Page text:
A £28bn problem
A new report calculates the economic impact of sight loss in the UK
Informing the 13.8m people in the UK who do not have regular sight tests about the importance of eye examinations could stop the country’s £28bn economic cost of sight loss from growing further.
This is the goal of a new collaboration between the Royal National Institute of Blind People (RNIB) and Specsavers.
The partnership has produced the State of the Nation Eye Health 2016 report, which was launched at the House of Lords this week (7 September).
The document calculated that the economic cost of sight loss rose by £6bn over the past seven years, reaching a total of £28bn in 2013.
It also found that three in four adults had received a sight test in the last two years. However, 13.8m people do not go for regular assessments, leaving them at risk of an undiagnosed sight-threatening condition.
The wider partnership will feature a Specsavers-funded advertising campaign and a fundraising drive for RNIB.
RNIB chief executive, Sally Harvey, told OT that she believed the whole profession was aware of the need for greater public education, adding: “We would value and welcome the wider sector getting on board with this to see how we can collaboratively get that message more closely heard.”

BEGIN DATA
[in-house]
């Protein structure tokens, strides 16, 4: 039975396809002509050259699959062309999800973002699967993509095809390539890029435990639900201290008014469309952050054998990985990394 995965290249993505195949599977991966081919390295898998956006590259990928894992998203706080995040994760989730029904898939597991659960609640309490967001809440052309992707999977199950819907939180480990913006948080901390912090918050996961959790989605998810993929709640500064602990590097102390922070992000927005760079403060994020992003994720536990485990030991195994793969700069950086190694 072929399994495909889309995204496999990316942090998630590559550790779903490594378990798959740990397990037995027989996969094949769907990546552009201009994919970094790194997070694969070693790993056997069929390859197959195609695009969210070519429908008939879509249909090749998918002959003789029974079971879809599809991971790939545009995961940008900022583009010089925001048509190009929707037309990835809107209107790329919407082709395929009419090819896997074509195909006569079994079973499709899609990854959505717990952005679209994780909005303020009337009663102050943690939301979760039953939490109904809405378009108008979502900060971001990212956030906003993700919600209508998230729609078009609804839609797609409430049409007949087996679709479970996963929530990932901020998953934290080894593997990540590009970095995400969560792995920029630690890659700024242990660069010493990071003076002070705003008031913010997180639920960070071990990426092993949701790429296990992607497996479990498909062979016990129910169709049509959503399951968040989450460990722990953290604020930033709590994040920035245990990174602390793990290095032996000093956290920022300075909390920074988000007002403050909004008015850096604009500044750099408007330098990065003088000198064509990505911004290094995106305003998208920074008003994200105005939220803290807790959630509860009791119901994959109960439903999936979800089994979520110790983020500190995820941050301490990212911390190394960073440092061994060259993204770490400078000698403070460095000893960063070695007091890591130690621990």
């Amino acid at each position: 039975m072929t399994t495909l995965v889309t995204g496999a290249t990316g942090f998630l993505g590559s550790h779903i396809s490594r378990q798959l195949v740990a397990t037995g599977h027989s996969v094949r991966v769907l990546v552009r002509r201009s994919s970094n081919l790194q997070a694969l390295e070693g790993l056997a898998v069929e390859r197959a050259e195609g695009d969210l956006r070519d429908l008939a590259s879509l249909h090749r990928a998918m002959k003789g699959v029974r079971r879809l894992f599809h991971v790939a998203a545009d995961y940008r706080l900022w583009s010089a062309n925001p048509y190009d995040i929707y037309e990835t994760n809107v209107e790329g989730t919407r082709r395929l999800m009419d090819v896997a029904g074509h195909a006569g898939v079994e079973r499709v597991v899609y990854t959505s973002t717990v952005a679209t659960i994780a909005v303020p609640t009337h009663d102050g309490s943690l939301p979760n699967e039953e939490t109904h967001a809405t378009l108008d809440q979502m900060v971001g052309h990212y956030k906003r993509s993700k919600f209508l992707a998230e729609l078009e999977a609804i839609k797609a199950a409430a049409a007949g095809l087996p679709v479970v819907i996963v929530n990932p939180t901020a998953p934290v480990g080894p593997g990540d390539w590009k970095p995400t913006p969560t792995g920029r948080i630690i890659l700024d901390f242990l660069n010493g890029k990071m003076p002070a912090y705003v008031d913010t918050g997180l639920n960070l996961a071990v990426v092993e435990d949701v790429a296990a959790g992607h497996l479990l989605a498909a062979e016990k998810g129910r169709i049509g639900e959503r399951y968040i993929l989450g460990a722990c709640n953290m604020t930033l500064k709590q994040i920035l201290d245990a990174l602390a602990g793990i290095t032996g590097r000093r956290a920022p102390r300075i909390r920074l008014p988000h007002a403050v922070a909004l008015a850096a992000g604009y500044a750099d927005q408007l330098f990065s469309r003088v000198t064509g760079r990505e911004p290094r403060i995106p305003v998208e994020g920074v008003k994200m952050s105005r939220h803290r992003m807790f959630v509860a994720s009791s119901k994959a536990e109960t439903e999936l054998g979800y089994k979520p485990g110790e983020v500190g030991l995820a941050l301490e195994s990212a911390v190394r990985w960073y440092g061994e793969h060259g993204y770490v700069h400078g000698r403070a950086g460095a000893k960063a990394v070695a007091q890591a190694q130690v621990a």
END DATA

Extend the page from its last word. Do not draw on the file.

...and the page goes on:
Specsavers co-founder, Doug Perkins, explained to OT that, in his early career as an optometrist, he had found that many people understood the importance of routine sight checks as a health requirement.
“It could possibly be – and I’m holding up my hand here – that [there was] so much focus on other things happening in optometry. There was fashion and the technology available in lenses, for different functions.
“While that has given people an extra reason to go to an optometrist, and that is a good thing, it may be that the focus on eye health has just not been there. I think this is the time for all of us to redress that balance,” he highlighted.
Asked about the issue of scaring the general public into getting an eye examination, Mr Perkins replied: “If you frighten people … they will turn off at some stage. You’ve got to have a very creative way of doing it. Our prime goal is to see people on a regular basis.”
RNIB vice president, Penny Lancaster-Stewart, also spoke at the event, explaining that: “It certainly isn’t that people don’t care about their sight … It’s simply that people don’t recognise that a sight test is an eye health check.
“We need to tackle this lack of awareness,” she emphasised.
The report also calculated that, today, 2m people in the UK live with sight loss – a number estimated to rise to 2.7m by 2030.
To read more about the report, visit the RNIB website.